Ah, startups. The center of innovation. The nexus of art and science.
Or are they? Sure, we see stories about young energetic companies working on cool ideas in the next big app. We all swarm to the newest social network.
But what’s the real goal for these companies? A simple, newer, more marketable version of the latest fad game or other mobile diversions? Where’s the real mission for these companies? How do these small innovations help mankind?
Are these new companies solving problems? Bettering humanity? Helping us learn? Helping us live healthier lives, be stronger, more resilient? Or even, just be better people?
As evidenced by the 2014 TechCrunch Disrupt event in San Francisco, those types of big ideas might all but be abandoned by the startup community.
In the Startup Battlefield event there, only a small fraction of the contestants were startups focused on health, social issues or anything non-frivolous.
This year’s winner of Startup Battlefield, Alfred, is another layer on top of the service industry. It’s an Uber for butlers, maids, and other in-home services and errands.
Is Alfred really a necessary invention?
Sure, the branding statement says “Come Home Happy,” but what does having someone else get my groceries to do to save climate change or cure infectious disease? That would help me come home happy. Unrealistic, sure, though hopeful.
These new startups aren’t solving big problems at all. They’re solving first-world problems.
They’re like trickle-down problem-solvers for over-privileged societies – maybe if my house is clean and I starch my collars, I’ll have time to research clean-water solutions for impoverished rural villages. But that can wait until after I get my latte and play some of the latest video game I downloaded for my console while I slept last night on a clean bed made by a housekeeper.
The comic posted along this article here pokes a little of fun at this trend in startup culture. Layers of unnecessary cruft on top of things that over 90 percent of the world has no chance of ever using.
It might seem like I’m being cynical here, but at Float, it’s clear we’re not the only ones thinking like this.
Take venture capitalist Mark Andreessen’s recent Twitter rant from September about startups’ high burn rates and the vaporization they experience when they can’t gain traction for their weak ideas. Not only are the ideas weak, but the leaders of these companies are also spending money like drunk sailors on leave.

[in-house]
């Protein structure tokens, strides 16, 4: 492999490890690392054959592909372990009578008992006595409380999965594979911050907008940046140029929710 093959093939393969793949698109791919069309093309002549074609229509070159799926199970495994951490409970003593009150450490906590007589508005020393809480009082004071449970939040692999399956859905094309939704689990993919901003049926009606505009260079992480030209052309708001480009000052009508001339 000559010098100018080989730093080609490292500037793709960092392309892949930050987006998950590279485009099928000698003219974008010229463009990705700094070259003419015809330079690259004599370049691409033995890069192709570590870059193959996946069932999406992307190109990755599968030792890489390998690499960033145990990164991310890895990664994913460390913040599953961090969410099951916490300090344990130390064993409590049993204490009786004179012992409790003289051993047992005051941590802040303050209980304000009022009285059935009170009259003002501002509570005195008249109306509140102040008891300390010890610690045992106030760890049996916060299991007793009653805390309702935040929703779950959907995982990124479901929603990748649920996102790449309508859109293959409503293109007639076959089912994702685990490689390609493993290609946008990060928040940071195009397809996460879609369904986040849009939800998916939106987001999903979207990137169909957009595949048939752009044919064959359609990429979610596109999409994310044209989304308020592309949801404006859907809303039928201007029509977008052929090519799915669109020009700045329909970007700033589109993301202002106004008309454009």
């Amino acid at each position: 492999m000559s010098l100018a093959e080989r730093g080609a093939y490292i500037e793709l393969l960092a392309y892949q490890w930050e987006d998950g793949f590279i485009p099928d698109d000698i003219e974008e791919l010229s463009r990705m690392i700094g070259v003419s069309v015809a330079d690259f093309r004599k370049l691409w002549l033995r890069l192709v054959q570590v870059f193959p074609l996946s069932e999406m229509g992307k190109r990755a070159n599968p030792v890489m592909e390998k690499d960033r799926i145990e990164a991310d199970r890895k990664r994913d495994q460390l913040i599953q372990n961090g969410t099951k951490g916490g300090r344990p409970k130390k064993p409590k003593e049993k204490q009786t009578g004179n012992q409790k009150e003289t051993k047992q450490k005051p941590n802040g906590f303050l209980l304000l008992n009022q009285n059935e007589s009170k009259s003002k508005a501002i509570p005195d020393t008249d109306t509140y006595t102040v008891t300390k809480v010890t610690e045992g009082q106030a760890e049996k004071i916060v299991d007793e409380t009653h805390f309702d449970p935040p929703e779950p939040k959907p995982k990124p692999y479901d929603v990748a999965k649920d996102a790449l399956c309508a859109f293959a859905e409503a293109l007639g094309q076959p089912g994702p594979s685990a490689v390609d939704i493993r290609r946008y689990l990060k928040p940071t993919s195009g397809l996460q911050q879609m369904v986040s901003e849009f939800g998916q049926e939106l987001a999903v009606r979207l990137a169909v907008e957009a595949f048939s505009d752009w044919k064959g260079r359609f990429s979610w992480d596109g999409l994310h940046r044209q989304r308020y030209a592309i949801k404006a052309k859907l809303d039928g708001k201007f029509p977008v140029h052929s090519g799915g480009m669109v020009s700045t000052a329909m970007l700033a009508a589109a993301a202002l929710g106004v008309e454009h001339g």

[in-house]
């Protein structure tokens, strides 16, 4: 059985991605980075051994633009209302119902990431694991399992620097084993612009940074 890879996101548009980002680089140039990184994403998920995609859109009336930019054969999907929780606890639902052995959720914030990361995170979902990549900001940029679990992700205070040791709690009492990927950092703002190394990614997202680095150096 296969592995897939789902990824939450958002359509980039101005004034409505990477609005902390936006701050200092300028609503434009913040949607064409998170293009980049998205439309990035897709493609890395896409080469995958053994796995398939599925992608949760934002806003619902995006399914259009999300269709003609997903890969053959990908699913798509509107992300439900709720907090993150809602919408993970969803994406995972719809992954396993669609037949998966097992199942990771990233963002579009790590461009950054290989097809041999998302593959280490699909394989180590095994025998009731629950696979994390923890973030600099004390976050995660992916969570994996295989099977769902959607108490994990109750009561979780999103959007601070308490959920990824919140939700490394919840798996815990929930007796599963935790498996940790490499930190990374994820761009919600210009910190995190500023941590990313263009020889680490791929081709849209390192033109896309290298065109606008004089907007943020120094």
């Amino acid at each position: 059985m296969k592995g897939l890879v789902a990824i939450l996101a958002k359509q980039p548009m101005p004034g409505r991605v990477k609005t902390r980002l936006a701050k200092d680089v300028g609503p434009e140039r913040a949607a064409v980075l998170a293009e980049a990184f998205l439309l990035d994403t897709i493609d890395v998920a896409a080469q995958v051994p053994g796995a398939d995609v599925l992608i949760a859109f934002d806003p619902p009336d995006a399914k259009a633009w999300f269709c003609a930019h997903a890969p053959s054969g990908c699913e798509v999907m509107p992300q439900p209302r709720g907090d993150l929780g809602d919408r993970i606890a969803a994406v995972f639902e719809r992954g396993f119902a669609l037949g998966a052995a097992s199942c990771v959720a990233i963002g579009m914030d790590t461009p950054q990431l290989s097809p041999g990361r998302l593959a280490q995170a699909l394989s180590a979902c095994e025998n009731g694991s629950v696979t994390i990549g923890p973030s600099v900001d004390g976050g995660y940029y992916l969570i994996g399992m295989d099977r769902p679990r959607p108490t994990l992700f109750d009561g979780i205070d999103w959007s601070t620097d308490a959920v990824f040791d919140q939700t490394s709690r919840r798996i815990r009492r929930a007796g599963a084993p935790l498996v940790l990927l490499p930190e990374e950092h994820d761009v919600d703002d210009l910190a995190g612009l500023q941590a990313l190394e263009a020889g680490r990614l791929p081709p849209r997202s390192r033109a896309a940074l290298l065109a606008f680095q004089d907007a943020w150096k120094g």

4/When the market turns, and it will turn, we will find out who has been swimming without trunks on: many high burn rate co’s will VAPORIZE.
— Marc Andreessen (@pmarca) September 25, 2014
Add Dr. Neil deGrasse Tyson to the list of people scathing over what problems startups are solving.
These are problems not solved by an app built in the garage. Instead, problems related to climate change, lack of funding in schools, lack of real scientific research and many other societal woes all seem to be at the top of Dr. Tyson’s mind.
The award-winning astrophysicist, author and a host of numerous science-related television programs and podcasts is the featured keynote speaker next week in Las Vegas at DevLearn. He recently sat down with guild’s program director David Kelly and had a 20-minute conversation previewing the talk.
Here at Float, we agree with Dr. Tyson’s push to make science and education a priority in your life, and for that matter, your company’s existence.
Help foster a culture of curiosity, questioning and seeking the answers that will propel us forward through the next century.
Come join us at DevLearn. Stop by the Float booth (#508), and see what we’ve been doing to change how learning gets done in businesses and schools today.
We might not help you save the polar bears, but we’re doing our very best to change things we have control over.
We’ve written books on the changing face of learning. The latest one, Mastering Mobile Learning, was just released and is available now.
We want to think that what we’re producing is making some small bit of a difference in how people talk, communicate and collaborate when at work, school or just learning on the Web.
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